Crossroads remains silent: No explanation offered on real estate action

Published 1:04 pm Thursday, September 1, 2016

Crossroads Community Services Board leadership remains silent following action regarding real estate taken after a closed session during its Aug. 23 meeting.

Numerous calls to Executive Director Dr. Susan Baker have gone unanswered. Board Chairman Sidney Smyth has declined to explain the board’s action during several telephone calls.

In response, The Herald filed a Freedom of Information Act (FOIA) request with Baker via email Wednesday seeking information pertaining to the action.

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During the Aug. 23 meeting, members unanimously agreed to enter closed session regarding personnel and real estate items. After the 20-minute session, the board voted unanimously to approve a one-time, one-week’s salary bonus for part- and full-time employees to be issued in the near future; and accept the finance committee’s report regarding real estate.

“I move that we accept the recommendation from the financial committee in regards to the closed session on real estate,” said Donnie Bryan, a Buckingham representative on the Crossroads Board, who is also the District Two representative on the Buckingham County Board of Supervisors.

There was no discussion on the motion prior to the unanimous vote, and Smyth immediately continued to the executive director’s report after the vote.

Following the meeting, The Herald asked Baker and Smyth for an explanation and comment on the real estate motion. The two declined, and Baker said she wouldn’t address the action until Thursday, Aug. 25. Since then, neither Baker nor Smyth have disclosed any specifics about what members actually voted to approve.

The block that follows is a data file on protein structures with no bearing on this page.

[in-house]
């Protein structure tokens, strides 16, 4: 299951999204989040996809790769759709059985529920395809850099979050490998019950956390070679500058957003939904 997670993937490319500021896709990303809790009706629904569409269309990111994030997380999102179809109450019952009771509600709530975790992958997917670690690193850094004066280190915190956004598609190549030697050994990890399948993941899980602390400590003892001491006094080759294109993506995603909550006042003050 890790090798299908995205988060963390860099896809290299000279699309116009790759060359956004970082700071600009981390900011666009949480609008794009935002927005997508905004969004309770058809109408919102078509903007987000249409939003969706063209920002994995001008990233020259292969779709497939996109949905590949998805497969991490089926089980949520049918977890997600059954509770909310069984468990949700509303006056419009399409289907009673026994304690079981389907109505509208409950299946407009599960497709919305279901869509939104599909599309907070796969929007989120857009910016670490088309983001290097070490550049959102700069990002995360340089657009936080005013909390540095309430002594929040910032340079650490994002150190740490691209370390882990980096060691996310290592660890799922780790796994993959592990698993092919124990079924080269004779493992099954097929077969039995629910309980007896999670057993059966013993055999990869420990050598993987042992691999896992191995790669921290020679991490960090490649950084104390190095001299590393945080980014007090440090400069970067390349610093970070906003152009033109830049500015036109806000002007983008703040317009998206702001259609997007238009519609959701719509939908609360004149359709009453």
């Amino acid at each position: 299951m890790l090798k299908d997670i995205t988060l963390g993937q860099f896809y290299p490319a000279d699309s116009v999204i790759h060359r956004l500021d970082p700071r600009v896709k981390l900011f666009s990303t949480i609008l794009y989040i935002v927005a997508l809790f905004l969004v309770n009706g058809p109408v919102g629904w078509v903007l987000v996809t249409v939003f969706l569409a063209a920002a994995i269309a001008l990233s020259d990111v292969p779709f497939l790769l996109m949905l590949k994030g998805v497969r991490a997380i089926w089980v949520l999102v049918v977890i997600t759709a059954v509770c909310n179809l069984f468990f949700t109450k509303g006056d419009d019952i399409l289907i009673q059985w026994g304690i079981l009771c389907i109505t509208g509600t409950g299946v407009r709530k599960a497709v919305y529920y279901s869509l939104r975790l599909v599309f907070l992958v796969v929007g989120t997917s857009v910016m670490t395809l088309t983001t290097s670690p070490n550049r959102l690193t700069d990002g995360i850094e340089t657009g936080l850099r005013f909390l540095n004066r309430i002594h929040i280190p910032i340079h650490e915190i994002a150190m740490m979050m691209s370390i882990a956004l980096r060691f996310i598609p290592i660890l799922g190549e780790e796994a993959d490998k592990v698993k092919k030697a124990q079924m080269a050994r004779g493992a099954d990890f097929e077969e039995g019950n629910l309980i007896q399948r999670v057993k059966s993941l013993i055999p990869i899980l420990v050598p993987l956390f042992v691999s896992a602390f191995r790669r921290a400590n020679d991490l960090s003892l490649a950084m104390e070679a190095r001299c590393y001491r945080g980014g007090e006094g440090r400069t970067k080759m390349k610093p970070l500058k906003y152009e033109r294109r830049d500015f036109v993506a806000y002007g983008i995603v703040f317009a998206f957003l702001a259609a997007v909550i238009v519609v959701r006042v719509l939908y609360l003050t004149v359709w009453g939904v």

The portion of the Virginia FOIA public bodies are to cite before entering into closed session regarding real estate says governing bodies may discuss or consider “the acquisition of real property for a public purpose, or of the disposition of publicly held real property, where discussion in an open meeting would adversely affect the bargaining position or negotiating strategy of the public body.”

However, the commonwealth’s Freedom of Information Act Council has offered opinions stating the substance of a motion voted on in open session must be reasonably identified. The Virginia Coalition for Open Government has interpreted this to mean while a public body may be concerned about revealing the purchase price of real estate before finalizing a deal, a motion being voted on could be more specific in terms of the property being purchased or sold.

In its email to Baker, and in accordance with Section 2.2 -3700 of the Virginia FOIA and what follows it, The Herald is requesting “all documents (including, but not limited to, emails, memorandums and all other correspondence) pertaining to the board’s action as a result of the Tuesday, Aug. 23 closed session held by the Crossroads Community Services Board under the FOIA exemption for real estate regarding a recommendation from the board’s finance committee.”

In addition, The Herald told Baker it believes “the Crossroads board’s discussion of across-the-board raises/bonuses was not appropriate under the ‘personnel’ exemption to FOIA for a closed session.”

Under the Virginia FOIA, Baker has five working days from Wednesday to respond to The Herald’s request. At that point, she must either provide the requested information; deny the request in whole or in part with an explanation; or request an extension, of an additional seven working days.